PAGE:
by Guy Jones
In any discussion, debate, fireside chat, or what have you regarding feminism, the topics of body image, ideals of beauty, self-esteem, and lack thereof are hard to avoid. The conversation is important to have, though society will likely always prop up conventionally “beautiful” people as models for our emulation.
Advertisements often get significant attention in this kind of discussion, and for good reason: those who sell products know they can profit more from fear than from genuine attraction to the product. If you don’t try this diet you won’t look like Megan Fox, don’t you know Bane uses P-90X, buy our lingerie or your breasts won’t look nice enough, if you think your acne cream is working remember that girl who dumped you.
This kind of dialogue is addressed in feminist thought and is often seen to be mainly a women’s issue, and yet men have a lot to gain from the attitudes and understandings that feminists have adopted towards body image. I’ve seen plenty of men shrug off the issue of body negativity in advertising, media, and overall culture because they think women should either be able to attain the perfect body or simply ignore this pressure entirely.
However, pressure to conform to an ideal body type applies to people of all genders, and this is why I believe men who don’t self-identify as feminist have a lot to learn from those who do. Victoria Edel wrote a wonderful piece on this subject that offers ways to approach body positivity, and she is right to say that both genders can benefit from this kind of thinking. Men tend to overlook body positivity as an issue at all, because often the body negativity fed to men is more quiet, and in darker places in entertainment.
I mean, of course, in that circa-30% of the Internet that is visited mainly by males. I don’t mean ESPN, mind you, since most women love sports much more than I do. And though many women do enjoy their porn, those sites and companies know that they are targeting a male-dominated audience. As in, people with penises. I’m sure you know where I’m going with this.
“Shocking Discovery Reveals 1 Secret for Big D*ck”. This one was a tad strange: “I taught my 23 year old virgin little bro ONE amazing secret to get a big d*ck”. Or perhaps this great offer: “C*ck under 7”? 20% of men know the secret to growing 4” in 4”. (this one cut off here, and I’m anxious about how long it takes. Four days? Weeks? Years?). And this was found all in just a few pages of internet porn.
Now, whether or not you think porn is wrong and supports the subjugation of women, or a sex-positive expression of ownership over one’s body (a very different conversation which is worth having), it’s hard to deny that men are very often assaulted with similar fears and anxieties concerning purported body flaws that serve to make them purchase some terrible product. And while it may be more direct and less nuanced than advertising targeted at females (I hardly see ABC running an ad that even mentioned the word “dick”), and though it is obviously all a scam, many men have an incredible anxiety regarding their body image as it relates to their attractiveness and sexual performance – even those with average or above average body types.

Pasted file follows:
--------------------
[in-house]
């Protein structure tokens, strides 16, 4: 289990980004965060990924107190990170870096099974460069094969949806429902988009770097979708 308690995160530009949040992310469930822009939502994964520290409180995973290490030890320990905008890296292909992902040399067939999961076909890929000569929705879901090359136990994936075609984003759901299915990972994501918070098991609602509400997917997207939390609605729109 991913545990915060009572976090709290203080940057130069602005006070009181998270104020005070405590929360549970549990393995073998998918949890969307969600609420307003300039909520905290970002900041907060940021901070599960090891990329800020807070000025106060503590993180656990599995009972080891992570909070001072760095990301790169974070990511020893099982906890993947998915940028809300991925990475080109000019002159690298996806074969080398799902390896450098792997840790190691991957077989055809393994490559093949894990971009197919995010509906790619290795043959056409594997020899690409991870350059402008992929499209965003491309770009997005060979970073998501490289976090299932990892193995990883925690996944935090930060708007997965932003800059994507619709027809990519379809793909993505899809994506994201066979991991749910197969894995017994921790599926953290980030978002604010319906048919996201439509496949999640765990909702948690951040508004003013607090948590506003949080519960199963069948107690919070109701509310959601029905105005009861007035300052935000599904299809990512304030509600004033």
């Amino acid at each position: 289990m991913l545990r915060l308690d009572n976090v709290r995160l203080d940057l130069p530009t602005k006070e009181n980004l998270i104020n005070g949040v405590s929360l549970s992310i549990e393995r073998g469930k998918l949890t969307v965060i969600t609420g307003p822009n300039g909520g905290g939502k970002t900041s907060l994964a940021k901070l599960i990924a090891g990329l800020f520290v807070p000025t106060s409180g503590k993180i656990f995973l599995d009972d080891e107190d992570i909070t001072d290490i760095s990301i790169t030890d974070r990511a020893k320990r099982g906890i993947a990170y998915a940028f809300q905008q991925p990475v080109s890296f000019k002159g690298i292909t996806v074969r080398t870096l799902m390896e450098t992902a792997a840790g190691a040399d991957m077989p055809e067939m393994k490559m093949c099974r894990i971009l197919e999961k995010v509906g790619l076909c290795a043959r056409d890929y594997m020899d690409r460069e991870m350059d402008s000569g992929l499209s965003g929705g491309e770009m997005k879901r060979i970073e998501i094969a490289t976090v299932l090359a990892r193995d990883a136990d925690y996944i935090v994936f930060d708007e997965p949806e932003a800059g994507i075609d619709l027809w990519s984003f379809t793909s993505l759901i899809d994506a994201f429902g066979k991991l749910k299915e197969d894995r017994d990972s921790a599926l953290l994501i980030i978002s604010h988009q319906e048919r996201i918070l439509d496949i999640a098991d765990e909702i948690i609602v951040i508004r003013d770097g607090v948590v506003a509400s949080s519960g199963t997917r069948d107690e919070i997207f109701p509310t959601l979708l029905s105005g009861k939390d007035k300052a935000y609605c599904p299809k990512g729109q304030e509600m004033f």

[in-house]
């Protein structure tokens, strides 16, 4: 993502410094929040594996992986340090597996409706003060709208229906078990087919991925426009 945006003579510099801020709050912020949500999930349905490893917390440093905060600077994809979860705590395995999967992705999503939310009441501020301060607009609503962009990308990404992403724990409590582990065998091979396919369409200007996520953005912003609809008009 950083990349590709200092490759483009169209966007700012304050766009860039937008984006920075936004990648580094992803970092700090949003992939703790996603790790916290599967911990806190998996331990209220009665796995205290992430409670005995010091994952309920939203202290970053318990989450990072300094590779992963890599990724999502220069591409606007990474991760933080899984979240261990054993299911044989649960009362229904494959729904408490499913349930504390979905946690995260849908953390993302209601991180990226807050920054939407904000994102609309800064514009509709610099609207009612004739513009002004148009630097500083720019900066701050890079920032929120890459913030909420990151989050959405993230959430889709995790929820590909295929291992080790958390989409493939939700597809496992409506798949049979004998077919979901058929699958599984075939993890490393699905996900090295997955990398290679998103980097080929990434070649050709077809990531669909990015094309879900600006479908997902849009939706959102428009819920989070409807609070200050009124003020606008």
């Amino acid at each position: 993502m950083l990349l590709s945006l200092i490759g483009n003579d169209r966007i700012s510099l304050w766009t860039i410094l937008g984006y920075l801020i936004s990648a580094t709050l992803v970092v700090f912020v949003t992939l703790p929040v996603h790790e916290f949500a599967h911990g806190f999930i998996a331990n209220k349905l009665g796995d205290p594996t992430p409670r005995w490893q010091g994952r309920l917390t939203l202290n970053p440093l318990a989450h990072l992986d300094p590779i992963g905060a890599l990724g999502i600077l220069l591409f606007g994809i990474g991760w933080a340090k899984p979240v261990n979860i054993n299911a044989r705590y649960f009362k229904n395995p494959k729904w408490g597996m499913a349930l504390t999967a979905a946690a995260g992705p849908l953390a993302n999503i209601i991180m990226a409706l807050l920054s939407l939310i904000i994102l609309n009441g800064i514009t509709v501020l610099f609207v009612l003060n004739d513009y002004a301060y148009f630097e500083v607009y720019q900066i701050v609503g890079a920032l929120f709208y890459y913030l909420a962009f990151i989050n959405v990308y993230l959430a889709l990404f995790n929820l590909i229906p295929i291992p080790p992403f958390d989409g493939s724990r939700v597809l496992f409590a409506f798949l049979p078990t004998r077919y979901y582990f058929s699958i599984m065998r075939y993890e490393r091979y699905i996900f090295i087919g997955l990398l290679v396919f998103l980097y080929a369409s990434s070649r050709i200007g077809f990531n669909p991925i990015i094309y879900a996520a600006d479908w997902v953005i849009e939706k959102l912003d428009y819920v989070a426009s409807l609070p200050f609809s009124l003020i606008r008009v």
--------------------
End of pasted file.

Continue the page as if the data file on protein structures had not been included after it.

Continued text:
Take, for example, the one penis enlargement advertisement that makes it onto actual TV: ExtenZe. What they are doing with the Z there, I don’t know. But consider the tagline for a moment – “natural male enhancement”. Tongue-in-cheek as it may be, this is a deceptively sinister marketing strategy that should be lauded at least for its complete honesty: when it comes to male bodies, bigger is always better, and smaller is always worse, and when there’s always room for improvement (or “enhancement”) you ought to buy all of our products and continue their use for as long as possible (ExtenZe claims its effects are only temporary). Don’t forget – in all this talk of “male enhancement”, men in almost every clothing ad have six-pack abs and huge biceps; they’re tall, tan, and chiseled. And (implicitly, since there’s nearly always a conventionally pretty girl under their arm) they have a big penis.
It’s important to know that the repercussions of all of this negative advertisement are not limited to buying bad products. As feminist thought has already unpacked in great detail, selling poor body image as a way to make people feel dependant on your product harms everyone’s self-esteem and can move them to destructive habits. Crash diets, eating disorders, unhealthy supplements and even unnecessary surgeries are undertaken by people of all genders, and men need to recognize this as it affects them more silently than it does women. Whether one self-identifies as a feminist or not, everyone must support a body positive culture in which self-loathing is not a marketing tool and beauty is found in everyone, including ourselves.